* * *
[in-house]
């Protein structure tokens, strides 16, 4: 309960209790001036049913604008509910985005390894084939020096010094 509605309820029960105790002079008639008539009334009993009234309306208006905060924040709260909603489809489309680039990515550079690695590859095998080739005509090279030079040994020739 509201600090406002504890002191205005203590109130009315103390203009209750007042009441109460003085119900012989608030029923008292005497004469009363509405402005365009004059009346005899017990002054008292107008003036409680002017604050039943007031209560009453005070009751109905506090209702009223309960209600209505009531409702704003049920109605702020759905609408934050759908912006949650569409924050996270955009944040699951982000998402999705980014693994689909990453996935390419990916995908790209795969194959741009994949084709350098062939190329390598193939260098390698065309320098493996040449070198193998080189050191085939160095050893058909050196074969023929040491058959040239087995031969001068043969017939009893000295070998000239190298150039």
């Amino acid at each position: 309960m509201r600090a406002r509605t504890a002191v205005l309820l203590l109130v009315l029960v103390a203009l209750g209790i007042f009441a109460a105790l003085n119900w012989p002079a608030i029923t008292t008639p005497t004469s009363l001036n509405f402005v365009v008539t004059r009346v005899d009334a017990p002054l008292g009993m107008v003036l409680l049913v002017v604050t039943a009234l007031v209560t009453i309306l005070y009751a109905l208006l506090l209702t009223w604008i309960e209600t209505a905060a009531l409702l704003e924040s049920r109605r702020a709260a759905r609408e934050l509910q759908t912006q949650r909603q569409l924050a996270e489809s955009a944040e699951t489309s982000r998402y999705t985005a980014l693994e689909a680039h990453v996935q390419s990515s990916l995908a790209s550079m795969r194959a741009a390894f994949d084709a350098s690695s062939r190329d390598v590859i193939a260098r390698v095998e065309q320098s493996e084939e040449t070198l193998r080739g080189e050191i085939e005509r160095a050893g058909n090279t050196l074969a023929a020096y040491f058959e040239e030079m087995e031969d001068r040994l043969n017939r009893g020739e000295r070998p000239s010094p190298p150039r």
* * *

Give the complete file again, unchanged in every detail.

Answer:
[in-house]
């Protein structure tokens, strides 16, 4: 309960209790001036049913604008509910985005390894084939020096010094 509605309820029960105790002079008639008539009334009993009234309306208006905060924040709260909603489809489309680039990515550079690695590859095998080739005509090279030079040994020739 509201600090406002504890002191205005203590109130009315103390203009209750007042009441109460003085119900012989608030029923008292005497004469009363509405402005365009004059009346005899017990002054008292107008003036409680002017604050039943007031209560009453005070009751109905506090209702009223309960209600209505009531409702704003049920109605702020759905609408934050759908912006949650569409924050996270955009944040699951982000998402999705980014693994689909990453996935390419990916995908790209795969194959741009994949084709350098062939190329390598193939260098390698065309320098493996040449070198193998080189050191085939160095050893058909050196074969023929040491058959040239087995031969001068043969017939009893000295070998000239190298150039």
């Amino acid at each position: 309960m509201r600090a406002r509605t504890a002191v205005l309820l203590l109130v009315l029960v103390a203009l209750g209790i007042f009441a109460a105790l003085n119900w012989p002079a608030i029923t008292t008639p005497t004469s009363l001036n509405f402005v365009v008539t004059r009346v005899d009334a017990p002054l008292g009993m107008v003036l409680l049913v002017v604050t039943a009234l007031v209560t009453i309306l005070y009751a109905l208006l506090l209702t009223w604008i309960e209600t209505a905060a009531l409702l704003e924040s049920r109605r702020a709260a759905r609408e934050l509910q759908t912006q949650r909603q569409l924050a996270e489809s955009a944040e699951t489309s982000r998402y999705t985005a980014l693994e689909a680039h990453v996935q390419s990515s990916l995908a790209s550079m795969r194959a741009a390894f994949d084709a350098s690695s062939r190329d390598v590859i193939a260098r390698v095998e065309q320098s493996e084939e040449t070198l193998r080739g080189e050191i085939e005509r160095a050893g058909n090279t050196l074969a023929a020096y040491f058959e040239e030079m087995e031969d001068r040994l043969n017939r009893g020739e000295r070998p000239s010094p190298p150039r």